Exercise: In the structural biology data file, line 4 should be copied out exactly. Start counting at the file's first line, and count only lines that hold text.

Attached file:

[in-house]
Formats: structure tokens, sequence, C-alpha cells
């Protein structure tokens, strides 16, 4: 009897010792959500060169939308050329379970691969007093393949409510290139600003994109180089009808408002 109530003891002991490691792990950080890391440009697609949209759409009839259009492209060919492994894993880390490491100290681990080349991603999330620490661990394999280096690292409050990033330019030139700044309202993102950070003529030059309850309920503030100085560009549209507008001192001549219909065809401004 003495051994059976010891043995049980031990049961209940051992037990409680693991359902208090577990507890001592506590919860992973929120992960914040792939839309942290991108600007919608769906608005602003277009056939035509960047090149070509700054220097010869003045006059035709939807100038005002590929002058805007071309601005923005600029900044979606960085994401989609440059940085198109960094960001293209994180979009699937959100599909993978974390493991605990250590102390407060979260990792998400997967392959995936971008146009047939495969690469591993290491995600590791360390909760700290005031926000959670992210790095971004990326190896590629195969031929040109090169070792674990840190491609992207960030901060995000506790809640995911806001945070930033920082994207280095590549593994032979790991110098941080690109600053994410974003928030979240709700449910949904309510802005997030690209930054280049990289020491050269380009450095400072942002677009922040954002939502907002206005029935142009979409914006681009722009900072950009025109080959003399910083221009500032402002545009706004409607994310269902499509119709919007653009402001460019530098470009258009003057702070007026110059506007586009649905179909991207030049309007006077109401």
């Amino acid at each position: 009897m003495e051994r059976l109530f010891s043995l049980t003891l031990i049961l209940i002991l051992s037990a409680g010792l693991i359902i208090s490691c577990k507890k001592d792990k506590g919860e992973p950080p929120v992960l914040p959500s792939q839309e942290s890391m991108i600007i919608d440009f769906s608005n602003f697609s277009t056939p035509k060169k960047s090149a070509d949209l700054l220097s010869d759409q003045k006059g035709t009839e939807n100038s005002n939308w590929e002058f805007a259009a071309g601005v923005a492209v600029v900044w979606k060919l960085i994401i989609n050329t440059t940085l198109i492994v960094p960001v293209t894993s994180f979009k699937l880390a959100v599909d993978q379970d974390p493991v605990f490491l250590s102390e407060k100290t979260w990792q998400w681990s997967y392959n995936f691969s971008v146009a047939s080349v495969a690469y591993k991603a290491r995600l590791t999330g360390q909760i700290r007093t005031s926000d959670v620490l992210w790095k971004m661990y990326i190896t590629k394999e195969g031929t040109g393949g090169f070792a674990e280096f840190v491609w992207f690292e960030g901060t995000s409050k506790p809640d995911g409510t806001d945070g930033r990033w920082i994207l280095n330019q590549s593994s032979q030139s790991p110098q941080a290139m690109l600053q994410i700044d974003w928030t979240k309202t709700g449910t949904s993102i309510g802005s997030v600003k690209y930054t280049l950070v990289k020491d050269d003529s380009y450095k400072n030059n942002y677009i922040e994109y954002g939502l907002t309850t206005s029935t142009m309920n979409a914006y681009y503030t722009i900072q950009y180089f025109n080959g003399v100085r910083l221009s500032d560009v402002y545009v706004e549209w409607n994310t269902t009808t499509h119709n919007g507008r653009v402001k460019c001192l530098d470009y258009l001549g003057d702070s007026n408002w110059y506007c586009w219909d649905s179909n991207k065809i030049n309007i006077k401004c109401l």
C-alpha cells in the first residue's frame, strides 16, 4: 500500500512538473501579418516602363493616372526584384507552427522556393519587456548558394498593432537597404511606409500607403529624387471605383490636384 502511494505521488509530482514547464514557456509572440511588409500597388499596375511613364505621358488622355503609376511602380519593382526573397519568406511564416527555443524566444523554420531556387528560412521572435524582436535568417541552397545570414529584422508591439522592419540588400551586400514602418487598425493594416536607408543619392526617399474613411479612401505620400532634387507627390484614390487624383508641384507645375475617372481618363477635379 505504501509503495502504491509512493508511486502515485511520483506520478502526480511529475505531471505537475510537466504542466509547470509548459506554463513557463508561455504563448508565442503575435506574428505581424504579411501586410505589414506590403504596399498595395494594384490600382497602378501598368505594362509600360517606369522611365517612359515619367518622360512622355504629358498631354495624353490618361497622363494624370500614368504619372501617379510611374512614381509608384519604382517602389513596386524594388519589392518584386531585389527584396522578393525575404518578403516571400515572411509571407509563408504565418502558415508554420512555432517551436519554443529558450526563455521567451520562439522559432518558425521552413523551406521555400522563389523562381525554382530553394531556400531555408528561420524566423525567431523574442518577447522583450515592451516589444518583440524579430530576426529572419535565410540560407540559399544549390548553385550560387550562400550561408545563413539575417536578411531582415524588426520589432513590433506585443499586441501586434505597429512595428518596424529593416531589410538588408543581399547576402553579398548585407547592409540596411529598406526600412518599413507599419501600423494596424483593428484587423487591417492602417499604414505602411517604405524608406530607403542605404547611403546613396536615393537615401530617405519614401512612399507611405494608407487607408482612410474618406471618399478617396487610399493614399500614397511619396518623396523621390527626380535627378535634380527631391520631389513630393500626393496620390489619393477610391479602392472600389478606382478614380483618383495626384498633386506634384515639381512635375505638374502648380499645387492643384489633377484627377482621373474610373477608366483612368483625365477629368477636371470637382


């Amino acid at each position: 009897m003495e051994r059976l109530f010891s043995l049980t003891l031990i049961l209940i002991l051992s037990a409680g010792l693991i359902i208090s490691c577990k507890k001592d792990k506590g919860e992973p950080p929120v992960l914040p959500s792939q839309e942290s890391m991108i600007i919608d440009f769906s608005n602003f697609s277009t056939p035509k060169k960047s090149a070509d949209l700054l220097s010869d759409q003045k006059g035709t009839e939807n100038s005002n939308w590929e002058f805007a259009a071309g601005v923005a492209v600029v900044w979606k060919l960085i994401i989609n050329t440059t940085l198109i492994v960094p960001v293209t894993s994180f979009k699937l880390a959100v599909d993978q379970d974390p493991v605990f490491l250590s102390e407060k100290t979260w990792q998400w681990s997967y392959n995936f691969s971008v146009a047939s080349v495969a690469y591993k991603a290491r995600l590791t999330g360390q909760i700290r007093t005031s926000d959670v620490l992210w790095k971004m661990y990326i190896t590629k394999e195969g031929t040109g393949g090169f070792a674990e280096f840190v491609w992207f690292e960030g901060t995000s409050k506790p809640d995911g409510t806001d945070g930033r990033w920082i994207l280095n330019q590549s593994s032979q030139s790991p110098q941080a290139m690109l600053q994410i700044d974003w928030t979240k309202t709700g449910t949904s993102i309510g802005s997030v600003k690209y930054t280049l950070v990289k020491d050269d003529s380009y450095k400072n030059n942002y677009i922040e994109y954002g939502l907002t309850t206005s029935t142009m309920n979409a914006y681009y503030t722009i900072q950009y180089f025109n080959g003399v100085r910083l221009s500032d560009v402002y545009v706004e549209w409607n994310t269902t009808t499509h119709n919007g507008r653009v402001k460019c001192l530098d470009y258009l001549g003057d702070s007026n408002w110059y506007c586009w219909d649905s179909n991207k065809i030049n309007i006077k401004c109401l």